The Bad

While this model benefits developers, it negatively impacts the quality of apps on the market by requiring a microtransaction to unlock more features. Apps are being released to the market that are not full featured and polished, leaving users with half-made apps and wanting more. While it may benefit developers to release apps on this model, it is unsatisfactory for consumers who look for apps to fit their needs but find that the apps lack the features they want.

It may be that you find a free app on the market that you really enjoy, but unless many others find the same enjoyment in the app as you, the developer might not release an update for it. You wouldn’t want to go out and buy a brand-new vacuum just to come home and find that the one you bought will require you to purchase two or three other attachments in order to vacuum in tight or high places when the packaging claimed it was compatible, right? Apps should not operate this way either, or they will continue to deter consumers from exploring and discovering new apps on the market outside of the mainstream apps that their friends and family use.

  

The Ugly

microtransactions-the-uglyAdditionally, apps that have success with this model are leaving users with the ugly truth that they will need to sink more and more money into an app to get the most out of it. This practice is particularly prevalent in game apps. As I mentioned earlier about developers having a good opportunity to make money, requiring microtransactions in order for the consumer to be successful in an app exploits the addictive nature of the game, and promises the user that by paying money, they will be able to win. Oftentimes these games involve high scores, and consumers will do anything to beat their peers in order to show that they are superior, whether they pay for the app or not.

Over the past few years, there have been many articles about children who are spending thousands of dollars on in-app microtransactions from games such as Clash of Clans, Candy Crush, Game of War, and others. A child in Belgium who was given a credit card by their mother to buy e-books racked up a total $50,000 worth of microtransaction charges in the game Clash of Clans. Another child in England spent $5,900 on the iPad game, Jurassic World, after memorizing their parent’s password for the App Store. While it can be argued that it is not the microtransactions’ fault for these incidents, it is obvious that microtransactions are enabling this behavior.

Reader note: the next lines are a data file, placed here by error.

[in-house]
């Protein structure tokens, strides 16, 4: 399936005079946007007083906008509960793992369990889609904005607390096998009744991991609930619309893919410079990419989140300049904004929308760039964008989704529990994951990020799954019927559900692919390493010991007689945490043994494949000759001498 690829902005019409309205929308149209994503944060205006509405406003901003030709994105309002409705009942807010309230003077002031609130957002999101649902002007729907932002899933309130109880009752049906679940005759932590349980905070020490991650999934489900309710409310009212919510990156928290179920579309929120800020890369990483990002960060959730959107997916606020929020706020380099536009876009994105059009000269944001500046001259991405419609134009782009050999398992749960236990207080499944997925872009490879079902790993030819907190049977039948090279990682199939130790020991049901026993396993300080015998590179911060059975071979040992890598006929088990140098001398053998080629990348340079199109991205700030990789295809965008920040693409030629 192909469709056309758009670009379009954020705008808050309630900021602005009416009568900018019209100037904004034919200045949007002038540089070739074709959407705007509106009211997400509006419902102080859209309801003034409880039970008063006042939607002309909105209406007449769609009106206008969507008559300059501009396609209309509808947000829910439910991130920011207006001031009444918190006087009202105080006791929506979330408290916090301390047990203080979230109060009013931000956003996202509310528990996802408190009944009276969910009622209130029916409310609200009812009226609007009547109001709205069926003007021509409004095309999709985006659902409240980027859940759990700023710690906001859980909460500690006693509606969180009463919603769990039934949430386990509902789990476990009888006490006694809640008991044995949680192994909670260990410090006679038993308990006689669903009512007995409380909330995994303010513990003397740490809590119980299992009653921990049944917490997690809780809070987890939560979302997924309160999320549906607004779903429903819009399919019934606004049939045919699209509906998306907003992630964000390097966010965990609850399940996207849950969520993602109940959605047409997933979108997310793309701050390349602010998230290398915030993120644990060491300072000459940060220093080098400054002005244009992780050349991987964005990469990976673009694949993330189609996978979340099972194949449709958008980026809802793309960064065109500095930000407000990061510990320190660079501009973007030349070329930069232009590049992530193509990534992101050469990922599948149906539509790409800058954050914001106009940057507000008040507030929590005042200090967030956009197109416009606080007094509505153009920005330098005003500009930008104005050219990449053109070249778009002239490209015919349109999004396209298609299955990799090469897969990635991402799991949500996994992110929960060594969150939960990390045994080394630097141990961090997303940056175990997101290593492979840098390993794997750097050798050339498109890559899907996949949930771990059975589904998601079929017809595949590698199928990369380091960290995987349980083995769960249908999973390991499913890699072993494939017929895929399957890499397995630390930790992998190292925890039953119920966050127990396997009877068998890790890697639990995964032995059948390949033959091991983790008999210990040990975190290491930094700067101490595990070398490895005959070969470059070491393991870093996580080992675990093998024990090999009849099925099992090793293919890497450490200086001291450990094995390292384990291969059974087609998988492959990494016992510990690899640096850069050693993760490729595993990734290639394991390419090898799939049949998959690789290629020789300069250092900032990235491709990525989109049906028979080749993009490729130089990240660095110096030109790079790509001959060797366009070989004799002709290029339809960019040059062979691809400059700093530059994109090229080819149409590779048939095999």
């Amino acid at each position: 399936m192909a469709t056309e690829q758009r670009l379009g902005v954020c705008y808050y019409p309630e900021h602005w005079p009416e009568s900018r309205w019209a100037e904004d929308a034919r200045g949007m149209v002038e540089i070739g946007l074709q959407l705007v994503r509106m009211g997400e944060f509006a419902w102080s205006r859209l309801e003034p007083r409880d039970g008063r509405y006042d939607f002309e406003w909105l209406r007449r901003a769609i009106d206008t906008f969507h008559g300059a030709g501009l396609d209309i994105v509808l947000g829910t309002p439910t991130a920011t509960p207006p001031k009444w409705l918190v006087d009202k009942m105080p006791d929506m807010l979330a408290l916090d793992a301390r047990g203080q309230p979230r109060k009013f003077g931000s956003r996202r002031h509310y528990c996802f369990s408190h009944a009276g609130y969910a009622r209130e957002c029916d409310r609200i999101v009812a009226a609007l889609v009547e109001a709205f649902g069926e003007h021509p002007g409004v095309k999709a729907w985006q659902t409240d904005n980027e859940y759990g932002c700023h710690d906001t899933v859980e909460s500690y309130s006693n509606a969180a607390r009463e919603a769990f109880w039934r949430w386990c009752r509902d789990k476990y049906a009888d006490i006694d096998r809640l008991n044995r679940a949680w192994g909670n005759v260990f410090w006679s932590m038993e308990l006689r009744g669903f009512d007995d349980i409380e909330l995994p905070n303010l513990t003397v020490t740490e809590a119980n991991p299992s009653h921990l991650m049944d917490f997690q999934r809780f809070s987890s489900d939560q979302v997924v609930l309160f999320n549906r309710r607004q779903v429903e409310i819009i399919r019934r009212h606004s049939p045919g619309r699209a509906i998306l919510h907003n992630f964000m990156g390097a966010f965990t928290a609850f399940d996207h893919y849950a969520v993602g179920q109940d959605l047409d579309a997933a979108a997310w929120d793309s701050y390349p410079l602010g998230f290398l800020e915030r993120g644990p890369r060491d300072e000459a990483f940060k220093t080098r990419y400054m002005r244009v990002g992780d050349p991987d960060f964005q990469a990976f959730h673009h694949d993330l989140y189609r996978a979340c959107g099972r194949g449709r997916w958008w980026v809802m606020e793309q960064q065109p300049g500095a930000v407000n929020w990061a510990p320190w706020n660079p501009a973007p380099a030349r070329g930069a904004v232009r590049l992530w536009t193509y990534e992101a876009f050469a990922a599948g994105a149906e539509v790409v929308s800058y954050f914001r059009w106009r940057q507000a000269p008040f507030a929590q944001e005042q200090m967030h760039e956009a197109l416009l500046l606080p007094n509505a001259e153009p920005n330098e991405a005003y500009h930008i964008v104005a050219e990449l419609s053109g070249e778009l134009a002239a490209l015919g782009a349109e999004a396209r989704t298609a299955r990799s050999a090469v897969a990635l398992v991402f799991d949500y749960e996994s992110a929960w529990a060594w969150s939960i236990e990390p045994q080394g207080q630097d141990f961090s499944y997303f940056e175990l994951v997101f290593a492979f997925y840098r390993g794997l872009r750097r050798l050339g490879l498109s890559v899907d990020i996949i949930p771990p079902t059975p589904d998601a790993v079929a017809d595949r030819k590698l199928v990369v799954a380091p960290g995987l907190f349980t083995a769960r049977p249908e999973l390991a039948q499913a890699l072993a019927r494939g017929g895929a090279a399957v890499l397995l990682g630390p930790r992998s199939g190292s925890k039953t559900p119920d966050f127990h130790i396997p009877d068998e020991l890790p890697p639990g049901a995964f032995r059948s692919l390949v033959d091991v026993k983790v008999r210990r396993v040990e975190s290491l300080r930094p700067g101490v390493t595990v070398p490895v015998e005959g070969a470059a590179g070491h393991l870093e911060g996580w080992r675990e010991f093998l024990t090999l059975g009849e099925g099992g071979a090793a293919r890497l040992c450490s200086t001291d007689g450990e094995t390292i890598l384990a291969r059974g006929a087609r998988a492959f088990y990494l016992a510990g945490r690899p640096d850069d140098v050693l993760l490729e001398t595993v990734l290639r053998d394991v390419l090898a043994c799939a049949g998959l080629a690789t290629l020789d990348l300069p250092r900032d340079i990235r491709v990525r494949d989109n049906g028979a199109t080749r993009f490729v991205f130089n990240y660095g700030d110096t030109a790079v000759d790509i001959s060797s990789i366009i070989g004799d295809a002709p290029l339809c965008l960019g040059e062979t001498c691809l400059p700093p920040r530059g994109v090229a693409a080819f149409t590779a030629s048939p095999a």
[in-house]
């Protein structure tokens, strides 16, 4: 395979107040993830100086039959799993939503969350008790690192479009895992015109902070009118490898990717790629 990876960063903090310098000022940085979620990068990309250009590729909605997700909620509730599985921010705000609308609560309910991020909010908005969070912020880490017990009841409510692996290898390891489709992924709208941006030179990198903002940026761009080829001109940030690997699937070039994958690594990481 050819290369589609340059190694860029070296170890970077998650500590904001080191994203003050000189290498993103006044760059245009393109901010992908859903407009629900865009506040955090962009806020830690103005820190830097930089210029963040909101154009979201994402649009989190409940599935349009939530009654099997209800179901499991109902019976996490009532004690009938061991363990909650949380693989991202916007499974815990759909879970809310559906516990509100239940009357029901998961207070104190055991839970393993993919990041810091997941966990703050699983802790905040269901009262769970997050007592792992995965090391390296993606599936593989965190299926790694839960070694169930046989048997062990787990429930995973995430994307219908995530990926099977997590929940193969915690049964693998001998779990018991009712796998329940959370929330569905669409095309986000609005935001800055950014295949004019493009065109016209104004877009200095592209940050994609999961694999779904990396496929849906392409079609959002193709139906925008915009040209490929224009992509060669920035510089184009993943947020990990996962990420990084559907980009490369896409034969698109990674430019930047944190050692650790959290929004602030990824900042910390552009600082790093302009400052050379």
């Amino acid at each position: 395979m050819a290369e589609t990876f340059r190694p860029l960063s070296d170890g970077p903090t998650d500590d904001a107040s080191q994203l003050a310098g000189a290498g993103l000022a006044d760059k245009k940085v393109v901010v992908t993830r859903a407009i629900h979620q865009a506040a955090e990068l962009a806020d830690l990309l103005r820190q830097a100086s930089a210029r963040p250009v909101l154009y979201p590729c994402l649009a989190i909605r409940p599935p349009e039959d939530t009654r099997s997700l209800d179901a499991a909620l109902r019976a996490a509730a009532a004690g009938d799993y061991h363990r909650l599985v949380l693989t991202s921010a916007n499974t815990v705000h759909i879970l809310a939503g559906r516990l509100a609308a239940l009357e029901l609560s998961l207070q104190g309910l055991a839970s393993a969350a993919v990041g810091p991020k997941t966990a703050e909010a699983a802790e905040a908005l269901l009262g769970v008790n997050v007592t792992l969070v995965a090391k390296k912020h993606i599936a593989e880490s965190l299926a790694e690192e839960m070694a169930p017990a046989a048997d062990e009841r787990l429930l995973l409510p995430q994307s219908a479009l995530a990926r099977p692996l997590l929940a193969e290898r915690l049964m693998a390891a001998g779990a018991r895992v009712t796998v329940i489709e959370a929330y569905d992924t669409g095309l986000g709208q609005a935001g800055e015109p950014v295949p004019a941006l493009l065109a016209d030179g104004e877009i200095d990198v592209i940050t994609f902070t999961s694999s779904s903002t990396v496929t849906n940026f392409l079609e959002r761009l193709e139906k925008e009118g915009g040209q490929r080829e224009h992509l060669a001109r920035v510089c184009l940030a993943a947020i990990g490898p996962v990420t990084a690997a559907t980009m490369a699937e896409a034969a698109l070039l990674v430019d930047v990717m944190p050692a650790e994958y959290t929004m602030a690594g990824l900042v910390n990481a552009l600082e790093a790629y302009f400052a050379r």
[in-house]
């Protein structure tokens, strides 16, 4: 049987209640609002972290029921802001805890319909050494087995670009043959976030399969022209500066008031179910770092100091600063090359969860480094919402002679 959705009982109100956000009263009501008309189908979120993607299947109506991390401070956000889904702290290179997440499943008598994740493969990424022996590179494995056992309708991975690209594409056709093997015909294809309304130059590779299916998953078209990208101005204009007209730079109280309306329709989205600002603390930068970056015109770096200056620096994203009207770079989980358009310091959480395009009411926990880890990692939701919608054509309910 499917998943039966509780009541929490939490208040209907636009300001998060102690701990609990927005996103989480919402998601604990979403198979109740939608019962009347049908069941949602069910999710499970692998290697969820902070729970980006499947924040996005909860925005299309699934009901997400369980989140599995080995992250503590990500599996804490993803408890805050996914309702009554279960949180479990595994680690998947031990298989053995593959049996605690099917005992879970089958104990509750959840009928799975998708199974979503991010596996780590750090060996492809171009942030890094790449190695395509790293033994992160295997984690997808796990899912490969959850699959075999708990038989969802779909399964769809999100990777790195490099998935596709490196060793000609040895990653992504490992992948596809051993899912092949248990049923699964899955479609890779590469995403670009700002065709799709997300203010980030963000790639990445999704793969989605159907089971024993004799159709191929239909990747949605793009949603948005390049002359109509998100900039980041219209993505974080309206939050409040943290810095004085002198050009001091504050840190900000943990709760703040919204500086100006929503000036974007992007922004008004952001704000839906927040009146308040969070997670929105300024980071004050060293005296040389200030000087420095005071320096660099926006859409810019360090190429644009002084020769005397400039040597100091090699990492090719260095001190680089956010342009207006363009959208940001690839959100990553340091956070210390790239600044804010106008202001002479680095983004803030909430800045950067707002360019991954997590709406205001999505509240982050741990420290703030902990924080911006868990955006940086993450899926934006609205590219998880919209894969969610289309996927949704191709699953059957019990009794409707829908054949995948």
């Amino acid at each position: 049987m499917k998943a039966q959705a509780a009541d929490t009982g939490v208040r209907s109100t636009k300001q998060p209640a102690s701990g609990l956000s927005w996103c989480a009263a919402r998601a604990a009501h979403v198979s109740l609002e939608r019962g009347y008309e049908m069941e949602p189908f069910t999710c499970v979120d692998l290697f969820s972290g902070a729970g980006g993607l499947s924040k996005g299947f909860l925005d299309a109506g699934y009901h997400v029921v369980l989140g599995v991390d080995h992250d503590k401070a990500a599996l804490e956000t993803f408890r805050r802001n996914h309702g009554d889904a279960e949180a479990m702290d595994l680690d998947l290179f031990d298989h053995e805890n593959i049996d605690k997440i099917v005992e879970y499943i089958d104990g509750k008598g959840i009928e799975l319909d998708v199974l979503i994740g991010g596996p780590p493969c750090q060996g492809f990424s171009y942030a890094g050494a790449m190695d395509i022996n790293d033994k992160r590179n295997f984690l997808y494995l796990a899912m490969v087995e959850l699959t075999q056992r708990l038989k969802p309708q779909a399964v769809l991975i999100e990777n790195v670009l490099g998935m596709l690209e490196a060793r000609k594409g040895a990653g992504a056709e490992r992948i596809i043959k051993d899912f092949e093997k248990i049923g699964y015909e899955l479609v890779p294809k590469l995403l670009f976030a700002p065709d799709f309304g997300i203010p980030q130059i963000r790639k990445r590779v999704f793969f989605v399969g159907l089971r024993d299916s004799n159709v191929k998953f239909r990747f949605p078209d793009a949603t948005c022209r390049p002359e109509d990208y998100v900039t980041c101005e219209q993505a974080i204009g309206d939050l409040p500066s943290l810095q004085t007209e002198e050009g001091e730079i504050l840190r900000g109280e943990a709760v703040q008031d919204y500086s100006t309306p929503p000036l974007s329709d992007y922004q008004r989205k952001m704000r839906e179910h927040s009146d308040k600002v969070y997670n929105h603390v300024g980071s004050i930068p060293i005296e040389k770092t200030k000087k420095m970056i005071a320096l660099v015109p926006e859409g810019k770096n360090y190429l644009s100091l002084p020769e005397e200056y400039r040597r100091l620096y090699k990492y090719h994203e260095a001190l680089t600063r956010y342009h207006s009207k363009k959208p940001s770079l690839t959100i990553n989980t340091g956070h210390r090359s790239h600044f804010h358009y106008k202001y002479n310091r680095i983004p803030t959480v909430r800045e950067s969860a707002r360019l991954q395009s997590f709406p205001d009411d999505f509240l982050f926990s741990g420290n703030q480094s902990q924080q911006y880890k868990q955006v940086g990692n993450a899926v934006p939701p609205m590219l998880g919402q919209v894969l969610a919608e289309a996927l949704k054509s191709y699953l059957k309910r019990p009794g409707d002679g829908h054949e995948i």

Microtransactions have their place in the app market when implemented with consumers in mind. Developers can use them as a tool to allow more freedom in the app-creation process. This way, developers will not be deterred from taking the time to make an app that will not be profitable. Making apps is not a simple process, and the reward of economic benefit helps developers feel better about putting forth the effort to make great apps. Microtransactions just need to be done right, and not with the intent to exploit the consumer. Consumers want to feel good about giving an app a chance and not feel like they are just going to be wasting their time by downloading a free app they can’t use. The amount that consumers can invest in apps should be throttled or deferred into donations for the developers to continue making worthwhile apps.

5 Ways an App can Increase Employee Productivity in Manufacturing

5 Ways an App can Increase Employee Productivity in Manufacturing

While we spend most of our efforts helping clients, there are times where we step back and reflect on the lessons we learn through these endeavors. I spent half of 2017 working with Crown, a leading innovator in world-class forklift and material-handling equipment. Through the course of this time, I personally saw changes confirming the app we were developing truly was a key factor in an increase in their employee productivity.

Through app usage, Crown developed a productivity mindset and removed organizational obstacles to their workforce productivity. The app gives employees the ability to work efficiently, keep their equipment operational, and ensure that tools or parts are readily available. Employees are now more productive because the former structures and processes, that consumed valuable time and prevented them from getting things done, have been replaced. Now, with higher labor throughput and with the same amount of relative work, they are more productive.